Illuminated planters in the Citibank Singapore Wealth Hub by Ministry of Design
The planters are lit from below to help signpost pathways

For the tallest level, the designers selected betel nut feature palms, while elegant, feathery parlour palms sit below their crowns at the second level with bushy saplings and big-leafed arums in the foreground.

Feathery Boston ferns, rosette-leafed bird's nest ferns and money plants occupy the lowest level, fringed by jungle-floor plants that are spotlit at night.

Marble planters on level eight of Citibank Singapore Wealth Hub by Ministry of Design
Marble planters decorate the eighth floor

The eighth floor is dedicated to Citigold Private Clients, leading the design team to opt for more luxurious materials such as walnut and marble, while an observation deck offers aerial views of the conservatory on the level below.

Since this floor is less open to natural daylight, the planting here is smaller in both the horizontal and vertical scale, with planters set between desk alcoves and pathways.

Marble planters and walnut wood walls on level eight of Citi Wealth Hub by Ministry of Design
Walnut wood lines the walls to create a high-end finish

Floors six and nine were conceived as "backstage areas" offering office space for the bank's 210 relationship managers.

They hold a variety of hot desks, collaboration tables and a town hall for meetings.

Breakout areas in Citibank Singapore Wealth Hub by Ministry of Design
Collaborative tables are fringed in planters

Large planters help create a calming work environment on these levels and are filled with shade-loving plants that, in the wild, would grow low on the rainforest floor.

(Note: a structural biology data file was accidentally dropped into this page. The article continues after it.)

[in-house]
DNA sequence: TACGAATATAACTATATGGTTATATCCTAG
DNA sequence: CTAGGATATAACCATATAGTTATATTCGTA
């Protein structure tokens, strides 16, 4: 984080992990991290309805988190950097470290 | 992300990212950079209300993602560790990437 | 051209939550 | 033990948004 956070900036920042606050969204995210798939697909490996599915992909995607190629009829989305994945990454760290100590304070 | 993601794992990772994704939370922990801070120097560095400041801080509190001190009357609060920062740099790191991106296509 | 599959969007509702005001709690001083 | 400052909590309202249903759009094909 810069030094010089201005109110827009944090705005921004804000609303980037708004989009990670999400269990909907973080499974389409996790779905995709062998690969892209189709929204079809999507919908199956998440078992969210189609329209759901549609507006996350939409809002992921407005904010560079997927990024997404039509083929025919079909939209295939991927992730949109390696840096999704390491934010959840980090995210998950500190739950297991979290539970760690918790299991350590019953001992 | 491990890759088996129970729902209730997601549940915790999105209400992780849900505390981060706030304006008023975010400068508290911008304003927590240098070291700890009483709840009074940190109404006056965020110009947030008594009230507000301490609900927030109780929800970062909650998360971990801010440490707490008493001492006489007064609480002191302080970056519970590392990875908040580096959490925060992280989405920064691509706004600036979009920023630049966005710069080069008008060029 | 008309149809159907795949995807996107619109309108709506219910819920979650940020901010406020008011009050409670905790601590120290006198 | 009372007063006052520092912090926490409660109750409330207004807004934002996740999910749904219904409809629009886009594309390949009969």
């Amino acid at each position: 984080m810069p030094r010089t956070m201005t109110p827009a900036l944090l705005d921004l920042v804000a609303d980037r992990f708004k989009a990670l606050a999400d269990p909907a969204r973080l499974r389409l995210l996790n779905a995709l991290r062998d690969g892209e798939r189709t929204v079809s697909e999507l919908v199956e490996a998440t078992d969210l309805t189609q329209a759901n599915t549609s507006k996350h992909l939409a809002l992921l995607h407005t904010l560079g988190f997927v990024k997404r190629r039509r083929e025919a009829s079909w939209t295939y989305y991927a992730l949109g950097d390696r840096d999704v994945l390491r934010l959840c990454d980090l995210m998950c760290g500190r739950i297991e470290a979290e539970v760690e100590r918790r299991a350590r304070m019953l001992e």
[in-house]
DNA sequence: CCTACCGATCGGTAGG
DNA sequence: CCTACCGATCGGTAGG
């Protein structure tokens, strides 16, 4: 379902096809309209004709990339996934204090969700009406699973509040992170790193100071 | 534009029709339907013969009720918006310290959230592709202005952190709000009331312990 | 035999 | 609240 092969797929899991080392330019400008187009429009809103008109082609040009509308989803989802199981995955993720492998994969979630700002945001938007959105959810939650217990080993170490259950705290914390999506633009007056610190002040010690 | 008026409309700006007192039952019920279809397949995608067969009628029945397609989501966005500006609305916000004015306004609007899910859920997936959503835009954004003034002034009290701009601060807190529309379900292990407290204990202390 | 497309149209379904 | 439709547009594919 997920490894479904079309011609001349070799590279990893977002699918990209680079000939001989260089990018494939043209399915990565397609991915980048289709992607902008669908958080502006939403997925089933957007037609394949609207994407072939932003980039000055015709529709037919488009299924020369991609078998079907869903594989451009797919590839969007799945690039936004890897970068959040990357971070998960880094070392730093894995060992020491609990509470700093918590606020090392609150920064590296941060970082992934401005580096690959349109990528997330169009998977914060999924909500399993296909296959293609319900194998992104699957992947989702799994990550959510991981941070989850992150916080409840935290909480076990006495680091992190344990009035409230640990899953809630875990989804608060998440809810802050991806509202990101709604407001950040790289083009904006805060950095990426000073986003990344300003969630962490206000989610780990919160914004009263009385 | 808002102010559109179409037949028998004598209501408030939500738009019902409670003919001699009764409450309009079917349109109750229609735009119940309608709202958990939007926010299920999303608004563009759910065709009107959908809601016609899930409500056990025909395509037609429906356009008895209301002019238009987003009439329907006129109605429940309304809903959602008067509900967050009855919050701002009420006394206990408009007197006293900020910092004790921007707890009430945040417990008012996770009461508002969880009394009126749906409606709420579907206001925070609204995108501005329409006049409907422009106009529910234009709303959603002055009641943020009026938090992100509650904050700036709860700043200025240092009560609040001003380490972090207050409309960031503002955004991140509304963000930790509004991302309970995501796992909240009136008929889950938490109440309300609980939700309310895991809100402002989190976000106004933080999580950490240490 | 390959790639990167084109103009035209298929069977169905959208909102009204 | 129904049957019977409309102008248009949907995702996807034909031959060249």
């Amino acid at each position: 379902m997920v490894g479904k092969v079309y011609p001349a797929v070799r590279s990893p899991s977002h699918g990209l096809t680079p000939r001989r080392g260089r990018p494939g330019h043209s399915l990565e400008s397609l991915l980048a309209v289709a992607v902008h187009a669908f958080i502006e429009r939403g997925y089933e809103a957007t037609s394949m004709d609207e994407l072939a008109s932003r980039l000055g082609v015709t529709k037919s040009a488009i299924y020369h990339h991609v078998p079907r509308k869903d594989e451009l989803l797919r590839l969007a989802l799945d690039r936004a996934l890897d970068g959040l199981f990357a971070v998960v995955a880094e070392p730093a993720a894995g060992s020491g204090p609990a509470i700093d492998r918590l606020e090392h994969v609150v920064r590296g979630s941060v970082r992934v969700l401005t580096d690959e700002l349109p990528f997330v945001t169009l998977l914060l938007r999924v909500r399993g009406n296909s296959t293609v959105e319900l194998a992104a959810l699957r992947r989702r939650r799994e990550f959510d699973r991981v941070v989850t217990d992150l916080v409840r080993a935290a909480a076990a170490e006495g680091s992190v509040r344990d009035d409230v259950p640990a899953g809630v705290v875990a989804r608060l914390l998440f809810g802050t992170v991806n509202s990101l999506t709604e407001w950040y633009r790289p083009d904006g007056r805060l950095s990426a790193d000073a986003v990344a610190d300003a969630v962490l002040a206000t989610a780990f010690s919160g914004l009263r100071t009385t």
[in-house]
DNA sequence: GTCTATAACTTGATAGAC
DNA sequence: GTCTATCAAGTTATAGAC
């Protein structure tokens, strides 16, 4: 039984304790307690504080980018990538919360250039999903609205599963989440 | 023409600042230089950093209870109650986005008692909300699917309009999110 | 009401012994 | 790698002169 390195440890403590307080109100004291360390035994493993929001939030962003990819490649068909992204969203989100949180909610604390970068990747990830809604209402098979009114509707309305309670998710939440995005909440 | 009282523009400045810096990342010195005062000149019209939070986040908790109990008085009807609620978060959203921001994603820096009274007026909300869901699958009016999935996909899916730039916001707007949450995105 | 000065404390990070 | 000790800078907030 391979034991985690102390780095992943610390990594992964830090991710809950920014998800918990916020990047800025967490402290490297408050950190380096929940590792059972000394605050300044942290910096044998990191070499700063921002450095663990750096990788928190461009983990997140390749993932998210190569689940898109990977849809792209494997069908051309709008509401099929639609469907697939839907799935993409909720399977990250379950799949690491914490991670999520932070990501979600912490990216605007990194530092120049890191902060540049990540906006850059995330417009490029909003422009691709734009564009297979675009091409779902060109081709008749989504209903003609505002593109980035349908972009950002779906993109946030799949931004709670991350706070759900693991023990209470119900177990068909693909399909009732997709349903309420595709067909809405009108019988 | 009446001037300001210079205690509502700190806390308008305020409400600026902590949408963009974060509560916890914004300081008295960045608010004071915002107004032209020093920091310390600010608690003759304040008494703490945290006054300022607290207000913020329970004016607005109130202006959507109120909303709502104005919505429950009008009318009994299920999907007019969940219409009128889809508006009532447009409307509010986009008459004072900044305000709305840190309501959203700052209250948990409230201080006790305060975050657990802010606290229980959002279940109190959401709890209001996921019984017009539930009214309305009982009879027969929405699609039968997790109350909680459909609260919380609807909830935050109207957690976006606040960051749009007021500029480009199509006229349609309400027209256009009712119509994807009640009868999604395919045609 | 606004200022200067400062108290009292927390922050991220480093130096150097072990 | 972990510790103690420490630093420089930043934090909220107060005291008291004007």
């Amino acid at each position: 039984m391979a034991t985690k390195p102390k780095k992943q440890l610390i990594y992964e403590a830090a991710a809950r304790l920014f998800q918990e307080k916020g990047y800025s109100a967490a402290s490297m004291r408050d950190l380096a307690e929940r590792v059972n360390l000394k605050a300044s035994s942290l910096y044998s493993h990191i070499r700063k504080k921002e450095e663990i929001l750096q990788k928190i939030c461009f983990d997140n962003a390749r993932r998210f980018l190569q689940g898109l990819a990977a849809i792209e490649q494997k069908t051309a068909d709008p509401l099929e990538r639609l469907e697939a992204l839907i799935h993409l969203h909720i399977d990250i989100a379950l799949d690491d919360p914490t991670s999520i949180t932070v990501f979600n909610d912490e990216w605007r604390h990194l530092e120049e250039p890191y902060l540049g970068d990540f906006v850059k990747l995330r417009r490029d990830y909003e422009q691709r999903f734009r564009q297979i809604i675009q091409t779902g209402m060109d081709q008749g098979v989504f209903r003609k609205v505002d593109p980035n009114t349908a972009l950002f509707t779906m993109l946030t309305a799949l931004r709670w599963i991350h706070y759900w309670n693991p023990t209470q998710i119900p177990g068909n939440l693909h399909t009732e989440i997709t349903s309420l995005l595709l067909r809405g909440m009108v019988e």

Throughout the office, the temperature of the lighting is programmed to mirror human's natural circadian rhythm and the movement of the sun, changing from blue to reddish undertones over the course of the day.

Marble reception area of Citi Wealth Hub by Ministry of Design
A marble reception centres the eighth floor

To keep the plants healthy the project uses a hydroponic system, in which plants are held in place by absorbent granules instead of soil.

Grow lights with special LED bulbs that mimic natural sunlight are integrated within the recessed architectural lighting.

Office space Citibank Singapore Wealth Hub by Ministry of Design
Integrated lighting follows humans' circadian rhythm

"We've had really good responses from Citibank and from their clients so far," the studio said. "They've said this is unlike any other wealth management hub they have seen."

Studies have shown that access to green spaces, or even pictures of nature, can benefit workers' mental health and improve performance in the office.

As a result, a plethora of plant-filled workplace interiors have sprung up over the past few years, including this co-working space in Lisbon with over 1,000 potted plants and trees, while tropical flora provides privacy for workers inside an office in Utrecht.

Photography is by KHOOGJ.